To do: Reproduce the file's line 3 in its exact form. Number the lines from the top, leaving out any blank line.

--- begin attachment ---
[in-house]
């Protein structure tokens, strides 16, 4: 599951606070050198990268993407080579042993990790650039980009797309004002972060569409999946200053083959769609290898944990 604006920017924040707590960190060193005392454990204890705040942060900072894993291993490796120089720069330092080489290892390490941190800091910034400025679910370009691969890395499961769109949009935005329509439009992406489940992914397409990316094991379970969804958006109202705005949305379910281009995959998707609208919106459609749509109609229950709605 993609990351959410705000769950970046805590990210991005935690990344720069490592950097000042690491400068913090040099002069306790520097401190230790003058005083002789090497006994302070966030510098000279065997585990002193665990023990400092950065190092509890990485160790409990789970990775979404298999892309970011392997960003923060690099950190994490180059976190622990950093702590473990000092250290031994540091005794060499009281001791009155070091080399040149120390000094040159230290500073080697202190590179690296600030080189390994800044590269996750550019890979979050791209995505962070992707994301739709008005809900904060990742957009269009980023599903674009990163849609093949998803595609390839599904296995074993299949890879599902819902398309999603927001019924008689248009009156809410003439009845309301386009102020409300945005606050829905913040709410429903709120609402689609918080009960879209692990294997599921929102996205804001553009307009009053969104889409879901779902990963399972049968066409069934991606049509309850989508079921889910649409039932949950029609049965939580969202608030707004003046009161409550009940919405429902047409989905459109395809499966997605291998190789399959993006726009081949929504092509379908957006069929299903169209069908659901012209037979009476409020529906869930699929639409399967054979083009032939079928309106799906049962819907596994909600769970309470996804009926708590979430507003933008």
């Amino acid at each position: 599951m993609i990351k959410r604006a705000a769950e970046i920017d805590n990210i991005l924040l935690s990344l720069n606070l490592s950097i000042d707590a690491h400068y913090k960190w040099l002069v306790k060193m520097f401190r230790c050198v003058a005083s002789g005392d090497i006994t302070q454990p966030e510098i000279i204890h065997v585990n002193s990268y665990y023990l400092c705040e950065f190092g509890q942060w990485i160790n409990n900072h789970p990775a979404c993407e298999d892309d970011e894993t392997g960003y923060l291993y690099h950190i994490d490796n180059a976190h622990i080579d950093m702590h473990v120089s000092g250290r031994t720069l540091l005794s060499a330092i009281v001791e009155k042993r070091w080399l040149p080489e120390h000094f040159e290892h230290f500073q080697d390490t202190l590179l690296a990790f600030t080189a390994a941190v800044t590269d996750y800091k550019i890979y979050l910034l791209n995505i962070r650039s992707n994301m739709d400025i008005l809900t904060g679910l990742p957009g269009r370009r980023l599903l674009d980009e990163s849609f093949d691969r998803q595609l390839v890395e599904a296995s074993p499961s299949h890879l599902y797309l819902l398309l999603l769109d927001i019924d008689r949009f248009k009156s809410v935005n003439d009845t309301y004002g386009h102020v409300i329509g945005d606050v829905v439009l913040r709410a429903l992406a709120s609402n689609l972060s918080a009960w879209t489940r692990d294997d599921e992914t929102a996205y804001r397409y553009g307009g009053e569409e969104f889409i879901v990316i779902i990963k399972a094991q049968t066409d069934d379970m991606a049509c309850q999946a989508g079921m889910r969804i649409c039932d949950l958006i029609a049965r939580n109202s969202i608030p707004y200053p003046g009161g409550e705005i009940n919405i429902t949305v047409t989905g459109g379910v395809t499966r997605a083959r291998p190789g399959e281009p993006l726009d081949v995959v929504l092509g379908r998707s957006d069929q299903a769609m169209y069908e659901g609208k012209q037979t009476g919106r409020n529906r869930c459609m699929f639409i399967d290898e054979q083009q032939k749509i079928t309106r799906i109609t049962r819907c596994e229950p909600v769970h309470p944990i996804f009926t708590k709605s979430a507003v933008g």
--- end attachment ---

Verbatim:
């Amino acid at each position: 599951m993609i990351k959410r604006a705000a769950e970046i920017d805590n990210i991005l924040l935690s990344l720069n606070l490592s950097i000042d707590a690491h400068y913090k960190w040099l002069v306790k060193m520097f401190r230790c050198v003058a005083s002789g005392d090497i006994t302070q454990p966030e510098i000279i204890h065997v585990n002193s990268y665990y023990l400092c705040e950065f190092g509890q942060w990485i160790n409990n900072h789970p990775a979404c993407e298999d892309d970011e894993t392997g960003y923060l291993y690099h950190i994490d490796n180059a976190h622990i080579d950093m702590h473990v120089s000092g250290r031994t720069l540091l005794s060499a330092i009281v001791e009155k042993r070091w080399l040149p080489e120390h000094f040159e290892h230290f500073q080697d390490t202190l590179l690296a990790f600030t080189a390994a941190v800044t590269d996750y800091k550019i890979y979050l910034l791209n995505i962070r650039s992707n994301m739709d400025i008005l809900t904060g679910l990742p957009g269009r370009r980023l599903l674009d980009e990163s849609f093949d691969r998803q595609l390839v890395e599904a296995s074993p499961s299949h890879l599902y797309l819902l398309l999603l769109d927001i019924d008689r949009f248009k009156s809410v935005n003439d009845t309301y004002g386009h102020v409300i329509g945005d606050v829905v439009l913040r709410a429903l992406a709120s609402n689609l972060s918080a009960w879209t489940r692990d294997d599921e992914t929102a996205y804001r397409y553009g307009g009053e569409e969104f889409i879901v990316i779902i990963k399972a094991q049968t066409d069934d379970m991606a049509c309850q999946a989508g079921m889910r969804i649409c039932d949950l958006i029609a049965r939580n109202s969202i608030p707004y200053p003046g009161g409550e705005i009940n919405i429902t949305v047409t989905g459109g379910v395809t499966r997605a083959r291998p190789g399959e281009p993006l726009d081949v995959v929504l092509g379908r998707s957006d069929q299903a769609m169209y069908e659901g609208k012209q037979t009476g919106r409020n529906r869930c459609m699929f639409i399967d290898e054979q083009q032939k749509i079928t309106r799906i109609t049962r819907c596994e229950p909600v769970h309470p944990i996804f009926t708590k709605s979430a507003v933008g």